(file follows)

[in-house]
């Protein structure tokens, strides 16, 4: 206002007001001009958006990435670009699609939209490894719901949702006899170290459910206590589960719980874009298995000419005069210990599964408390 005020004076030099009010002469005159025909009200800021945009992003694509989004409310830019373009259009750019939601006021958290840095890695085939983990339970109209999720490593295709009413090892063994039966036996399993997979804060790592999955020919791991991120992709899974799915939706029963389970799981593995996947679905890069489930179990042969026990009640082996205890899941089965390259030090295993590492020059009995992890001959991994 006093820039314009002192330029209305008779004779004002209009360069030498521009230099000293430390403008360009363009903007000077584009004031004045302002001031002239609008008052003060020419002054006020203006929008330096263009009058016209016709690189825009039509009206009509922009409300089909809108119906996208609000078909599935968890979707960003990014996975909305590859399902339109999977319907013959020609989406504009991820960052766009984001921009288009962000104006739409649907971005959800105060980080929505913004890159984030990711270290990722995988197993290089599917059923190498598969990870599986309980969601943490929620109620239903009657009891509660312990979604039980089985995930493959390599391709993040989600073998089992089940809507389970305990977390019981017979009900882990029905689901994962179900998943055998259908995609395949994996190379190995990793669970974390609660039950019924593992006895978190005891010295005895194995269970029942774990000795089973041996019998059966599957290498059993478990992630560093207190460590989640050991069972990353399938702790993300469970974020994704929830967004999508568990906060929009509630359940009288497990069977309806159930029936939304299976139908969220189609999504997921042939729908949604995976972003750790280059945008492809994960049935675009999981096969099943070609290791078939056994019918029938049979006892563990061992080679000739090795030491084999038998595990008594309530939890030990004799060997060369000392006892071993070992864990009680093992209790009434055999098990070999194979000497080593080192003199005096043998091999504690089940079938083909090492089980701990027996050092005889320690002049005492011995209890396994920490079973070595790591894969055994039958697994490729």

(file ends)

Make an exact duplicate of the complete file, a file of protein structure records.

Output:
[in-house]
């Protein structure tokens, strides 16, 4: 206002007001001009958006990435670009699609939209490894719901949702006899170290459910206590589960719980874009298995000419005069210990599964408390 005020004076030099009010002469005159025909009200800021945009992003694509989004409310830019373009259009750019939601006021958290840095890695085939983990339970109209999720490593295709009413090892063994039966036996399993997979804060790592999955020919791991991120992709899974799915939706029963389970799981593995996947679905890069489930179990042969026990009640082996205890899941089965390259030090295993590492020059009995992890001959991994 006093820039314009002192330029209305008779004779004002209009360069030498521009230099000293430390403008360009363009903007000077584009004031004045302002001031002239609008008052003060020419002054006020203006929008330096263009009058016209016709690189825009039509009206009509922009409300089909809108119906996208609000078909599935968890979707960003990014996975909305590859399902339109999977319907013959020609989406504009991820960052766009984001921009288009962000104006739409649907971005959800105060980080929505913004890159984030990711270290990722995988197993290089599917059923190498598969990870599986309980969601943490929620109620239903009657009891509660312990979604039980089985995930493959390599391709993040989600073998089992089940809507389970305990977390019981017979009900882990029905689901994962179900998943055998259908995609395949994996190379190995990793669970974390609660039950019924593992006895978190005891010295005895194995269970029942774990000795089973041996019998059966599957290498059993478990992630560093207190460590989640050991069972990353399938702790993300469970974020994704929830967004999508568990906060929009509630359940009288497990069977309806159930029936939304299976139908969220189609999504997921042939729908949604995976972003750790280059945008492809994960049935675009999981096969099943070609290791078939056994019918029938049979006892563990061992080679000739090795030491084999038998595990008594309530939890030990004799060997060369000392006892071993070992864990009680093992209790009434055999098990070999194979000497080593080192003199005096043998091999504690089940079938083909090492089980701990027996050092005889320690002049005492011995209890396994920490079973070595790591894969055994039958697994490729």